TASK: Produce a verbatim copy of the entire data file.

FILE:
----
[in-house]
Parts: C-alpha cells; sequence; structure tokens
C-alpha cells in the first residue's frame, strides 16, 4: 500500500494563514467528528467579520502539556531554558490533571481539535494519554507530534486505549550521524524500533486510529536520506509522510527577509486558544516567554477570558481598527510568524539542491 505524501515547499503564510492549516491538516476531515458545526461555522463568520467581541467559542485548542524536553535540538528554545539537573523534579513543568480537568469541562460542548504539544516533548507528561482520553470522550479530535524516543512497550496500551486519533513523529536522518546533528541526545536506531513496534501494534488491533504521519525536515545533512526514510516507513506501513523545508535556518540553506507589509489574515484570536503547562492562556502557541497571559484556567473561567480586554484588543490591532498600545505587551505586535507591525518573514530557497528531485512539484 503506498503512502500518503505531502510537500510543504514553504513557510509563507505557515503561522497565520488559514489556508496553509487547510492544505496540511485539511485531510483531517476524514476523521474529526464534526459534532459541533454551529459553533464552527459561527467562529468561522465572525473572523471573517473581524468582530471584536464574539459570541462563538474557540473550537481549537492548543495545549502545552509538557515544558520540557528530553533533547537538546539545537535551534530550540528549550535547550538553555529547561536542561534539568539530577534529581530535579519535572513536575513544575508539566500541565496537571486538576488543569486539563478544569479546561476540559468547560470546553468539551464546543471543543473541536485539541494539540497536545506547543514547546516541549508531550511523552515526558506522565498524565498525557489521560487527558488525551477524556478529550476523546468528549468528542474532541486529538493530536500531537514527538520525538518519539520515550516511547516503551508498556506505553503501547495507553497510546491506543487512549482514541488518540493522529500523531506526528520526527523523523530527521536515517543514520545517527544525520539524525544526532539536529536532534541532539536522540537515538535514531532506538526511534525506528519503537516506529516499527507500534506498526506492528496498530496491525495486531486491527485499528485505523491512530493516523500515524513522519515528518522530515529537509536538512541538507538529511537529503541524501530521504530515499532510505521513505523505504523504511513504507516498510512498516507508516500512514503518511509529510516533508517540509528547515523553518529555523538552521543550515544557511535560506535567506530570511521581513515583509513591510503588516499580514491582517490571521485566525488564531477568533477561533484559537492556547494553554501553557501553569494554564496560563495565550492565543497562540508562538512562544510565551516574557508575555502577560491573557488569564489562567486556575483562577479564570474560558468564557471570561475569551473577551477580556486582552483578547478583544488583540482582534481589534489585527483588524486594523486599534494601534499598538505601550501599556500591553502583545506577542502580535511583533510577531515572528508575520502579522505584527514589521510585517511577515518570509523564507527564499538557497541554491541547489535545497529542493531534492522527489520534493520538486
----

[in-house]
Parts: C-alpha cells; sequence; structure tokens
C-alpha cells in the first residue's frame, strides 16, 4: 500500500494563514467528528467579520502539556531554558490533571481539535494519554507530534486505549550521524524500533486510529536520506509522510527577509486558544516567554477570558481598527510568524539542491 505524501515547499503564510492549516491538516476531515458545526461555522463568520467581541467559542485548542524536553535540538528554545539537573523534579513543568480537568469541562460542548504539544516533548507528561482520553470522550479530535524516543512497550496500551486519533513523529536522518546533528541526545536506531513496534501494534488491533504521519525536515545533512526514510516507513506501513523545508535556518540553506507589509489574515484570536503547562492562556502557541497571559484556567473561567480586554484588543490591532498600545505587551505586535507591525518573514530557497528531485512539484 503506498503512502500518503505531502510537500510543504514553504513557510509563507505557515503561522497565520488559514489556508496553509487547510492544505496540511485539511485531510483531517476524514476523521474529526464534526459534532459541533454551529459553533464552527459561527467562529468561522465572525473572523471573517473581524468582530471584536464574539459570541462563538474557540473550537481549537492548543495545549502545552509538557515544558520540557528530553533533547537538546539545537535551534530550540528549550535547550538553555529547561536542561534539568539530577534529581530535579519535572513536575513544575508539566500541565496537571486538576488543569486539563478544569479546561476540559468547560470546553468539551464546543471543543473541536485539541494539540497536545506547543514547546516541549508531550511523552515526558506522565498524565498525557489521560487527558488525551477524556478529550476523546468528549468528542474532541486529538493530536500531537514527538520525538518519539520515550516511547516503551508498556506505553503501547495507553497510546491506543487512549482514541488518540493522529500523531506526528520526527523523523530527521536515517543514520545517527544525520539524525544526532539536529536532534541532539536522540537515538535514531532506538526511534525506528519503537516506529516499527507500534506498526506492528496498530496491525495486531486491527485499528485505523491512530493516523500515524513522519515528518522530515529537509536538512541538507538529511537529503541524501530521504530515499532510505521513505523505504523504511513504507516498510512498516507508516500512514503518511509529510516533508517540509528547515523553518529555523538552521543550515544557511535560506535567506530570511521581513515583509513591510503588516499580514491582517490571521485566525488564531477568533477561533484559537492556547494553554501553557501553569494554564496560563495565550492565543497562540508562538512562544510565551516574557508575555502577560491573557488569564489562567486556575483562577479564570474560558468564557471570561475569551473577551477580556486582552483578547478583544488583540482582534481589534489585527483588524486594523486599534494601534499598538505601550501599556500591553502583545506577542502580535511583533510577531515572528508575520502579522505584527514589521510585517511577515518570509523564507527564499538557497541554491541547489535545497529542493531534492522527489520534493520538486